By airbrushing Belyaev, Borovsky proves that he is indifferent to art’s political dimension. It is this indifference that unites the obscure “left-nationalist,” essentially postmodern ideology of Eurasianism and the pan-aestheticism of the Russian business and media elites who control the board of the Kandinsky Prize. “Let a thousand flowers bloom!” “All ideologies are equal!” “Art beyond politics!” cry all these respectable people as one, thus legitimizing increasingly overt expressions of genuinely felt fascism in the public sphere. Their indifference is a form of complicity. This indifference also extends to the non-Russian members of the jury such as future Moscow Biennale curator Jean-Hubert Martin or Guggenheim curator Valerie Hillings. They can always excuse themselves by saying that they are not really familiar with the Russian context, and were not able to participate fully in the selection of the Kandinsky Prize’s short list. But this “excuse” often disguises the cynicism of neocolonial irresponsibility, when foreign experts choose to ignore the contexts in which they plant the seeds of contemporary global culture.
The local context is indeed increasingly taking on an ominous form. As prominent Russian art critic Andrei Kovalev cuttingly puts it, the presence of figures like Belyaev testifies to the “ruling elite’s rapid drift toward fascism” in a moment of crisis. This elite is already deeply reactionary and anti-democratic, having accumulated its capital violently through shock privatization and expropriation. Five years ago, it began using contemporary art as a means of civic legitimation, establishing its hegemony over the more liberal, glamorous side of cultural life during the Putin “normalization.” The recent Russian contemporary art “boom” is closely bound up with the use of surplus oil profits, and expresses a peculiar bourgeois-progressivist self-confidence that silences any doubts about the “bright and shining” future. In other words, the authoritarian undertone has always been there. For example, when the first Moscow Biennale opened, ArtKhronika’s editor-in-chief Nikolai Molok wrote an editorial entitled, “Everyone Shut Up!” in which he ordered the art scene to suspend criticism and be thankful for what they had received. Now ArtKhronika prints sympathetic interviews with Belyaev. Molok defends the artist’s creative position, saying it “expresses the tendency of state-building” with its search for a “great style.” Does he mean that, after the petrodollars dry up, Russian state-building will consist of militarism and neo-imperial claims? Does the Kandinsky Prize want to tell us that a corresponding style of engaged art is already a legitimate part of the Russian public sphere?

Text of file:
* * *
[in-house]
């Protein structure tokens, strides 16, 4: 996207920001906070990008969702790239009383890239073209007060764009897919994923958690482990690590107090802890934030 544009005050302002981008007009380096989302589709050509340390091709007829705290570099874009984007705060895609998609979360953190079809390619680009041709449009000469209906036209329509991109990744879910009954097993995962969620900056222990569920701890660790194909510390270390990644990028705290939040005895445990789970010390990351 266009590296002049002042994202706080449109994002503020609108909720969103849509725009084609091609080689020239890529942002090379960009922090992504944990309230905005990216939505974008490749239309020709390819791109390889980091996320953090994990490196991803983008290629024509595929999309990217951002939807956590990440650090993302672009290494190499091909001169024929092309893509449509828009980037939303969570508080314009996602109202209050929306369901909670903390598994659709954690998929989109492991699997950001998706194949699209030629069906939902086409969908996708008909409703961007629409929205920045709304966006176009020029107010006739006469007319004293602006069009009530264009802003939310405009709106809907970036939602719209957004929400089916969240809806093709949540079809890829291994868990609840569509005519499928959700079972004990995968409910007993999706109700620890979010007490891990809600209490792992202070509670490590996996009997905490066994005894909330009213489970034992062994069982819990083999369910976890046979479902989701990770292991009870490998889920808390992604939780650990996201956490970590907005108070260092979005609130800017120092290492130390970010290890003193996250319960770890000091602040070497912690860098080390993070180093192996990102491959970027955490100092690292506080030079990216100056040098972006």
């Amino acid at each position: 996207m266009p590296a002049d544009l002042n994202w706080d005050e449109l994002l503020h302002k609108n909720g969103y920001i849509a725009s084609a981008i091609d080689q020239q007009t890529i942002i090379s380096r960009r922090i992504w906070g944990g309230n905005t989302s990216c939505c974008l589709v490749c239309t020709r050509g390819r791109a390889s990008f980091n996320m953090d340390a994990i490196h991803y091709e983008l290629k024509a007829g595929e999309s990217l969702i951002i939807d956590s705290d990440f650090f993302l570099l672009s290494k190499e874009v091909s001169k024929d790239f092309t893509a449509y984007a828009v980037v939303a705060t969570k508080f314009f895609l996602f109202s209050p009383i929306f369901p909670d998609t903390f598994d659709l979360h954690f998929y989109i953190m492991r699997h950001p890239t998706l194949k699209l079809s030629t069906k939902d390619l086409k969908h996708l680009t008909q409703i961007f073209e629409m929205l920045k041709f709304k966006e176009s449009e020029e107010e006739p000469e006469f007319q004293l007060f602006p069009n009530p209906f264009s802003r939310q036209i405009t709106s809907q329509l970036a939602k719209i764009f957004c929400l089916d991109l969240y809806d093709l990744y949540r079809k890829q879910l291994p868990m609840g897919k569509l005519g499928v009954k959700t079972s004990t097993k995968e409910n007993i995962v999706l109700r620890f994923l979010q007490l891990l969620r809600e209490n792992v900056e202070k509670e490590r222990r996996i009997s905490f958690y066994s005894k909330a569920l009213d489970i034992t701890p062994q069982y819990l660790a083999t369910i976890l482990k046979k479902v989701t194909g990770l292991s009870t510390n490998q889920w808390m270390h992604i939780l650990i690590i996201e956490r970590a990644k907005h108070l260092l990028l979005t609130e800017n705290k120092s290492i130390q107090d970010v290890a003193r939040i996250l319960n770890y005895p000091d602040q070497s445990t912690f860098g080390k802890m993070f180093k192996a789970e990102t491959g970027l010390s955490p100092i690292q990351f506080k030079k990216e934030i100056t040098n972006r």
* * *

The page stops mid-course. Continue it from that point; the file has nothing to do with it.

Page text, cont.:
“Everyone shut up!” This is the result of fifteen years of Russian society’s political degradation, and the conclusion of the epoch of transnational privatization. It has left society bereft of even the most basic tools for critical analysis, democratic discussion, civic consciousness, and class solidarity. We call upon artists, critics, editors, and art lovers to boycott the Kandinsky Prize and to distance themselves from its model of valorization. We call upon anyone still capable of critical thought to interrupt the fascistoid dreams of the Russian elite and the apolitical indifference of those who follow in their wake.Vpered (Forward!) Socialist Movement Chto Delat Platform